Winter Garden Checklist

Last week, in early December, I did some work in my yard.  The day was warm, which made the work more enjoyable.  While I was working I made a checklist of all the things I need to get done in my yard before next spring.  My daughter Allyson is graduating from high school and we are having her graduation party in our backyard.  So the pressure is on to get it ready for the big event.



It may seem strange to be thinking about spring when it’s cold outside, but in March and April, when things start blooming, you’ll be glad you planned ahead. Here are some things you should definitely include in your winter garden checklist:

Leaf Collection

It is critical this time of year to continue removing leaves so they don’t smother your grass.  Fescue lawns need sunlight even during winter months and a thick layer of leaves can stunt growth or kill the lawn altogether.

Pick Up Hoses and Drain Irrigation System

Unhook hoses from the faucet, drain them, roll up and store inside.  Hoses can deteriorate if left out through the winter.  The sunlight can be harmful and water left in hoses can cause damage due to freezing temperatures.  I drain sprinklers and irrigation systems that can be busted by prolonged cold weather.


Winter is the ideal time to prune deciduous trees because they are dormant.  Prune dead branches and shape trees.  Step back and look at the tree as a whole before pruning.  Envision what the tree will look like after the branch is removed.


Landscapes can really benefit from a fresh layer of mulch.  Put down 2-4 inches of wood chips or any weed-free organic matter before the ground freezes.  Mulch keeps the soils temperatures more even, holds moisture,  slows runoff,  and controls soil erosion.  Newly planted trees and shrubs will benefit the most from mulch.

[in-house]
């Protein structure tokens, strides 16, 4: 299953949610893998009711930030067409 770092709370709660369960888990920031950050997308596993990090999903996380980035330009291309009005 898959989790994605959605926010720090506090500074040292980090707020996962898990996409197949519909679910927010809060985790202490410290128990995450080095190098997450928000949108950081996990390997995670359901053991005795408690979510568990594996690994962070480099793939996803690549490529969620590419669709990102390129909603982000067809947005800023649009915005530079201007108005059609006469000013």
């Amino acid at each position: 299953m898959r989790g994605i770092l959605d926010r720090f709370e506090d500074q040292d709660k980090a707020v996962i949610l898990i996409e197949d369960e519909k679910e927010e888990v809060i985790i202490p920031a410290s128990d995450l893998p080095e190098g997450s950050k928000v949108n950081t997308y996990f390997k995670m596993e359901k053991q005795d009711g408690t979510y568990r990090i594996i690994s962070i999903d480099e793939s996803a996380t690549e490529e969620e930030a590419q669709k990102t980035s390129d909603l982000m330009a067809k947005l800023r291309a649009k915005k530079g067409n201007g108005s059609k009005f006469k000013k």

Clean Gutters

Before winter rains and snowstorms, it is a great time to clear away any leaves or debris that has collected in your gutters this fall.  Impeding flow causes ice buildup which is a safety concern when it falls from the roof.  Be careful and don’t fall off the ladder.

Winterize Equipment and Tools

I run stabilized fuel through my power equipment and then drain the fuel tanks.  Gas left in the carburetors can do damage to them by deteriorating the components and aluminum parts.  A varnish can also develop which clogs small openings within the components.  Chainsaws, hedge trimmers, weed-eaters, and mowers will be ready to go next spring.  Clean, sharpen and store hand tools.  A thin coat of linseed oil will keep them from rusting.

Take Notes

What do you need to do next spring?  What plants will you need to fill the gaps in your landscape?  What are your dreams for your outdoor space?


First plant to bloom in the arboretum next spring

First plant to bloom in the arboretum next spring – Vernal Witchhazel


Spring will come too fast.  So will Allyson’s graduation.  It is hard to believe that 17 years have passed already.  People kept telling me that she will grow up fast.  They were right.  We look forward to that graduation day with anticipation and a lot of fear and trembling.  Hopefully, my backyard will be ready, because I know I will not be ready for that day.